“The very best I can say to you is that, as you know, all our troubles in life arise from ourselves, no matter how much they may seem to come from the outside; we are all parts of the one great whole, and if you try to centre your mind upon that fact, and to remember that those things that seem to trouble you are really due to your own way of looking at the world and life, you will probably grow more contented in mind. It is your own mind you should watch, and not the circumstances in which you are placed. Others have been in worse circumstances than what you think surround you, and have not been disturbed as you seem to be. It must be, therefore, that it is the way you yourself look at this thing; stop looking at it, then, in that way and look at everything in a contented spirit, feeling sure that they are all more or less illusionary, and you will do better.”

“Try to progress in harmony; the other kind of progress will then follow in due course. Be a centre of harmony yourself and others will help you in spreading that feeling throughout. Let us all draw closer together in mind and heart, soul and act, and try thus to make that true brotherhood through which alone our universal and particular progress can come.”

“The accounts of other incarnations are not useful nor reliable; they will do no good in the end, but may lead to vanity and gloom; and therefore, they are to be avoided. I never knew a case yet where such were followed or relied on that had not bad consequences. And the only Adepts I ever knew refuse to tell of one’s past life: it is a rule of occultism that relations of past lives shall not be indulged in, similar to the rule against relating your progress in the higher life in this life. A study of spiritual philosophy as found in Bhagavad Gita will shed light on all possible events, which are mere motions and unreal apparitions, hiding the truth from our perception.”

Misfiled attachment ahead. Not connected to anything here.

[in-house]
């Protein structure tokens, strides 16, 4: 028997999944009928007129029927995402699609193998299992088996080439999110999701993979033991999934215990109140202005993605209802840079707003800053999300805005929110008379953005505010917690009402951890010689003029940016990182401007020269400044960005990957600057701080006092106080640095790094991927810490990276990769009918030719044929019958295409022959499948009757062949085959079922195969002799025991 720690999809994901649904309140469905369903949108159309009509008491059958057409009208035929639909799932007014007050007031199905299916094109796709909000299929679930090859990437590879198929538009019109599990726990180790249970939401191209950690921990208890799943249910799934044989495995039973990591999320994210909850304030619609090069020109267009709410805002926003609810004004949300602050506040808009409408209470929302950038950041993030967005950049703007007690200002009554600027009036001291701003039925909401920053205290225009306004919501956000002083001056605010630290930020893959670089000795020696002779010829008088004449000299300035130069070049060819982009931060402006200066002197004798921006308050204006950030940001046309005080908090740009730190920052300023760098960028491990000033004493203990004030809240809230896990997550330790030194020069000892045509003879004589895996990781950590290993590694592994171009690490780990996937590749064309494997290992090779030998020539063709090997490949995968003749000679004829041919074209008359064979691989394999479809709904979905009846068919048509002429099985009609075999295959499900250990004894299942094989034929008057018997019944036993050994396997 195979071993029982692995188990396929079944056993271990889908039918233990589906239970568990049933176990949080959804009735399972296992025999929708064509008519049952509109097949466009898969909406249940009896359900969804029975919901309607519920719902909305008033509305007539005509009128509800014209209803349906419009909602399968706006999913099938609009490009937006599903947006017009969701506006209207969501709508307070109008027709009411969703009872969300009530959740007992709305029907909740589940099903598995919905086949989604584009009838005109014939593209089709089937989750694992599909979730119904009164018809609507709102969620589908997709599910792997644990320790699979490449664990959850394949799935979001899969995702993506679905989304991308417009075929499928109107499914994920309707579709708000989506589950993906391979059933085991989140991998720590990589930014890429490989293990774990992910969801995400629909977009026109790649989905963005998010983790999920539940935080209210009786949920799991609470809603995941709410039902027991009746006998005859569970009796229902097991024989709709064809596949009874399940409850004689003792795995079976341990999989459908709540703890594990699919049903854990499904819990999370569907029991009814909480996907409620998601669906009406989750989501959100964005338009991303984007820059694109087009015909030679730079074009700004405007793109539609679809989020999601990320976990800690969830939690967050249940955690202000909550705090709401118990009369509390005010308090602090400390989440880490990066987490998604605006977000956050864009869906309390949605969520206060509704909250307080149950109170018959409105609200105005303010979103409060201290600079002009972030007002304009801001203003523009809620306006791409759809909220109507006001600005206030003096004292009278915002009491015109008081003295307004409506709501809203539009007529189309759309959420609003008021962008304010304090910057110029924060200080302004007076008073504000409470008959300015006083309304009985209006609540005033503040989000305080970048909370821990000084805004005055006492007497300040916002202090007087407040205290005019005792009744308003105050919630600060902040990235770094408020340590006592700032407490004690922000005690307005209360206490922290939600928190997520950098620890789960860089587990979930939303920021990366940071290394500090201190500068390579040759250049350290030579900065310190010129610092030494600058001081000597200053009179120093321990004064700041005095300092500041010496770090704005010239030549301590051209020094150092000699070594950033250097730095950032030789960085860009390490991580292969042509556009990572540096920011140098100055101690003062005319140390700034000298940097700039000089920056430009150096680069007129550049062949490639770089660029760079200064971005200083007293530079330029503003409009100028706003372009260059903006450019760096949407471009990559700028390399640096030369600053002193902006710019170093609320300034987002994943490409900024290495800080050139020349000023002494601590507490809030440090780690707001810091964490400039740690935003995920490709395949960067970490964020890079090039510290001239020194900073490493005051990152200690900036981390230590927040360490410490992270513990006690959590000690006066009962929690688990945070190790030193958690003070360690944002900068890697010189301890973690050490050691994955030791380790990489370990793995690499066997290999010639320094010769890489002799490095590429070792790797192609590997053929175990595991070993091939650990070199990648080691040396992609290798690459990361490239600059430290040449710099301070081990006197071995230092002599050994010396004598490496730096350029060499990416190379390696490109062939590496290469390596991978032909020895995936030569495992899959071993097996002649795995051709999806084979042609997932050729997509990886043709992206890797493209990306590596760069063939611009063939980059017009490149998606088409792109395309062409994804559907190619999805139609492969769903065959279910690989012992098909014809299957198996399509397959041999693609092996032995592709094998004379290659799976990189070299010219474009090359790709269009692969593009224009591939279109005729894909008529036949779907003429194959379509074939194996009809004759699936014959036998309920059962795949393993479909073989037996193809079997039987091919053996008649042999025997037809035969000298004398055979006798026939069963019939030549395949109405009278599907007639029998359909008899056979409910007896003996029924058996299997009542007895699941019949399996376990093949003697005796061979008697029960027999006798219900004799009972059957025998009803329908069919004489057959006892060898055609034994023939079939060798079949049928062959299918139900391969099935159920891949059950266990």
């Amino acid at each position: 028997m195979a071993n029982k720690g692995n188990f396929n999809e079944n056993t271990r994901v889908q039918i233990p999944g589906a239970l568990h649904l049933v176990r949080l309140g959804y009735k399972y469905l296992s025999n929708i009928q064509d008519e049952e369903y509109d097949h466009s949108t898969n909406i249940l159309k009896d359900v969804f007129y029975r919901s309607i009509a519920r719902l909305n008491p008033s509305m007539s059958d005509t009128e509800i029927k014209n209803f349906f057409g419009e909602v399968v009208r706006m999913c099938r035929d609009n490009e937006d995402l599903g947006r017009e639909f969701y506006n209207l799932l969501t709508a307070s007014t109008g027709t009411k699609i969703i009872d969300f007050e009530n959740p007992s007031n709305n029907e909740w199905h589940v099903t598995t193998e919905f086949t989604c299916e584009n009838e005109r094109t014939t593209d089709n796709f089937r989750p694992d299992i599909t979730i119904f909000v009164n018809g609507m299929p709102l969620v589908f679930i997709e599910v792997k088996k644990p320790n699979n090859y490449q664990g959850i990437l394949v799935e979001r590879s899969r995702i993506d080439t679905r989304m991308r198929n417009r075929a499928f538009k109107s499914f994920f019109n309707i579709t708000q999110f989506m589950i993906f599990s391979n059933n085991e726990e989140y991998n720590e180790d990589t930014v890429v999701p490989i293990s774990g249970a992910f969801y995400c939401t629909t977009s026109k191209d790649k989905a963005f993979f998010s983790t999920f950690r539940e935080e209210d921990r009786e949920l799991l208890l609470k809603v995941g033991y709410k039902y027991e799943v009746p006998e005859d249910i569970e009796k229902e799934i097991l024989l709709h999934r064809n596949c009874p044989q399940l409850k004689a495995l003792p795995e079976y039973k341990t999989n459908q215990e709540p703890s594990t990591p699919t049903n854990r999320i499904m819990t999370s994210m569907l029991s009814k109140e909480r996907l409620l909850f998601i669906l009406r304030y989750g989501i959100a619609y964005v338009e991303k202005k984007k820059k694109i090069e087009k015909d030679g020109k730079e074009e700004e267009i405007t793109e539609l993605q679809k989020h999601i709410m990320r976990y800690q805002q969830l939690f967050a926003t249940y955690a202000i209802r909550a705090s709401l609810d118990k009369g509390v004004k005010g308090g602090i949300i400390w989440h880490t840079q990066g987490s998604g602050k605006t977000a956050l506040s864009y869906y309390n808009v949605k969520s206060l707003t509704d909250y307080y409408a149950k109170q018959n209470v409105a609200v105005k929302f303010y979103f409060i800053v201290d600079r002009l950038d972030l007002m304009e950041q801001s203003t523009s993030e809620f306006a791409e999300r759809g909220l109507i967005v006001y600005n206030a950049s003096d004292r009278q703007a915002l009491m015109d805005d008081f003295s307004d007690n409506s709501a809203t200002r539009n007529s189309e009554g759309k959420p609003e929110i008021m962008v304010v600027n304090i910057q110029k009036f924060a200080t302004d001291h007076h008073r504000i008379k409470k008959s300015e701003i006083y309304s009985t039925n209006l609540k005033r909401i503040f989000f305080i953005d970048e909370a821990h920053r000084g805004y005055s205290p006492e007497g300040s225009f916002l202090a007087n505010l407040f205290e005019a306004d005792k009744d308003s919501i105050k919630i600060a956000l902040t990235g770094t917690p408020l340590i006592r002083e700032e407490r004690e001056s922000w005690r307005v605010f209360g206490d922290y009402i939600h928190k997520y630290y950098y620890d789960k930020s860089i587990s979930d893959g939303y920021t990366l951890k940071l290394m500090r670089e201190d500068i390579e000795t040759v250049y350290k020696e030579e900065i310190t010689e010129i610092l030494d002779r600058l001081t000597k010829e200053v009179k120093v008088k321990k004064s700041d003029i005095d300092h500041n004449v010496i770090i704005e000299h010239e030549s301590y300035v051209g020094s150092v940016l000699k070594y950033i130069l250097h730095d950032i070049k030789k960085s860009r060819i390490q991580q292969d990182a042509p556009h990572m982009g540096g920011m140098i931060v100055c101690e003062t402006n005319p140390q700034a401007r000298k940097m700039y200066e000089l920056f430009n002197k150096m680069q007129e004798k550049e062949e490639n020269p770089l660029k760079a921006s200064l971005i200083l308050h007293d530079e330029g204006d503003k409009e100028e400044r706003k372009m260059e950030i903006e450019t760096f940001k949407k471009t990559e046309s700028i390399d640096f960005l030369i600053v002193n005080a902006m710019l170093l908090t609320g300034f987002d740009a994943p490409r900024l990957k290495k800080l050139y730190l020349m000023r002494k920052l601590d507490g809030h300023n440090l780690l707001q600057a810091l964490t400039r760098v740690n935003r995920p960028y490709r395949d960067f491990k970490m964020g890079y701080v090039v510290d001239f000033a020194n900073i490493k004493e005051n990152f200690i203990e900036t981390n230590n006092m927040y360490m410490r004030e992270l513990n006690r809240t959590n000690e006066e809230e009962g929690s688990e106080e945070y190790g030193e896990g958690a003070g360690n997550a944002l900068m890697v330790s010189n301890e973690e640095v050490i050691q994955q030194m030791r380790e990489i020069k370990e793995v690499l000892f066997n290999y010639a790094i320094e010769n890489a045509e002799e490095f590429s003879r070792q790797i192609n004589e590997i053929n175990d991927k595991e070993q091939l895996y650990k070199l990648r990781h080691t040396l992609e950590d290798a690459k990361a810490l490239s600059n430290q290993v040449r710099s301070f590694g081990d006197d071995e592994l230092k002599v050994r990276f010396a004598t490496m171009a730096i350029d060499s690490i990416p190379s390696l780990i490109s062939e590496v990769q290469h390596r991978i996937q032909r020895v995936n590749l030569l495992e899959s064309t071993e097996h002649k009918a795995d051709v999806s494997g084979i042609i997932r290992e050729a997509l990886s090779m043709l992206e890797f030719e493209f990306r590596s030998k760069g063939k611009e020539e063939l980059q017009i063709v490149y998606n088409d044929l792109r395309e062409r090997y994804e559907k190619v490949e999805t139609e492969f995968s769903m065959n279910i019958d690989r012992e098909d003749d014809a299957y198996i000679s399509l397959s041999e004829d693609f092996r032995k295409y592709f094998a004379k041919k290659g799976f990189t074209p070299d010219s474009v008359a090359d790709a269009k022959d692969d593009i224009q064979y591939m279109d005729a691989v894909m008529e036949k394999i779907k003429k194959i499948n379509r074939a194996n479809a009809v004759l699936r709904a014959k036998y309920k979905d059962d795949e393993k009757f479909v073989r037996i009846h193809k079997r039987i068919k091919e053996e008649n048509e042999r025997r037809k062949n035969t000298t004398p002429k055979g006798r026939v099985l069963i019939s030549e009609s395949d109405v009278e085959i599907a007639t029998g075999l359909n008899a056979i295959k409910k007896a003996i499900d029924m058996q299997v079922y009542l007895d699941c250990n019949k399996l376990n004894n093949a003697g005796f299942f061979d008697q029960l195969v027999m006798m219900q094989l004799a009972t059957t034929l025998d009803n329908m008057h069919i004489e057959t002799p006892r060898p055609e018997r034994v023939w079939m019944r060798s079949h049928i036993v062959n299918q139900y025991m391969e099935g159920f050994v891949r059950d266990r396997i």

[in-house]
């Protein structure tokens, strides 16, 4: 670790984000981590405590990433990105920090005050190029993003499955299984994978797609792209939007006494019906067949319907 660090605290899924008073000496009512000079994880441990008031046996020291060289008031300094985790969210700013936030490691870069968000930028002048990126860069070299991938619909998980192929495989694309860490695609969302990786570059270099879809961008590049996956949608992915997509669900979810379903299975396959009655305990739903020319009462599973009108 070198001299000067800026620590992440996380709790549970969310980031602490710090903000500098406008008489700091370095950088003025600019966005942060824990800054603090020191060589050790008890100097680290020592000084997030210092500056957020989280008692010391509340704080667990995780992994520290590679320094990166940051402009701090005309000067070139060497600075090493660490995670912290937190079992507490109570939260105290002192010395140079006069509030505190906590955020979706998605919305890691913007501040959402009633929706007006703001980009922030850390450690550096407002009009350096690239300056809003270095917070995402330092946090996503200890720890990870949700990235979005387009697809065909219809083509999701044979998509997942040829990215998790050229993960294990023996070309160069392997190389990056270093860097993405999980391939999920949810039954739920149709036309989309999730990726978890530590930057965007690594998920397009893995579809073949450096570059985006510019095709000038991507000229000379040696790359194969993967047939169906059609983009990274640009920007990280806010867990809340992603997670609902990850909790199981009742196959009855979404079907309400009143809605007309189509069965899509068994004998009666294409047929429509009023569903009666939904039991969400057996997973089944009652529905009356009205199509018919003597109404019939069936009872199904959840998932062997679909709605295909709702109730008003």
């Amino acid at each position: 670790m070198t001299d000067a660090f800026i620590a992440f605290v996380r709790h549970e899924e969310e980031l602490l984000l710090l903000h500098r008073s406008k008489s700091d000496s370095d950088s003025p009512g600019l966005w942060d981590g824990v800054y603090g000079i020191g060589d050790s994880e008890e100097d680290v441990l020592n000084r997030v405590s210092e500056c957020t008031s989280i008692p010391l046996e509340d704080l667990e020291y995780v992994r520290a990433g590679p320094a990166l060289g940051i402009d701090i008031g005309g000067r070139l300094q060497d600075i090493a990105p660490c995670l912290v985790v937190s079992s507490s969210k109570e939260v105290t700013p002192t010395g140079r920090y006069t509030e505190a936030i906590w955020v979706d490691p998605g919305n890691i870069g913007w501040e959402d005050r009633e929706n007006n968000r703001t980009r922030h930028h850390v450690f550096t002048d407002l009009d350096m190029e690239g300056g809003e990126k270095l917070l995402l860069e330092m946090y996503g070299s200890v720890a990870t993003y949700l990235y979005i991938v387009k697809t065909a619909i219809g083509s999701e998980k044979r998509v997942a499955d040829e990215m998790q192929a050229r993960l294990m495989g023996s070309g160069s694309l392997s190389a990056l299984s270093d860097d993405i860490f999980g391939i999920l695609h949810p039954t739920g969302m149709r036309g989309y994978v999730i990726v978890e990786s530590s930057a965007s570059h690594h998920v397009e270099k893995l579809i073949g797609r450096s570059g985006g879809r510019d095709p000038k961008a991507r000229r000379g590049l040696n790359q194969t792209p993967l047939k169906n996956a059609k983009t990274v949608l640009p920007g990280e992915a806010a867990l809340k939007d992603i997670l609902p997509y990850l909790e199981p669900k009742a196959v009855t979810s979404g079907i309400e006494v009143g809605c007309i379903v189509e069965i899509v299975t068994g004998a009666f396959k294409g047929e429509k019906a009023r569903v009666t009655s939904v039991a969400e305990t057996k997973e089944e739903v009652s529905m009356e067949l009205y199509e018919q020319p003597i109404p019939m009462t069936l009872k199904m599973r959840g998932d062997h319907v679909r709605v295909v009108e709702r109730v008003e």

“Do what you have to do now, and don’t trouble about other things, they will be looked after in due time; but what will help you in all these matters is to be content, to do what you can, and to let the rest go; act with a high motive; have kindly feelings towards all; do some little act of kindness every day and try to realize that the end of all this will be happiness and peace for all humanity. Then, a foretaste of that peace will enter your own heart. There is a bright side to life, and what makes the brightness is the love which each of us may have for humanity.”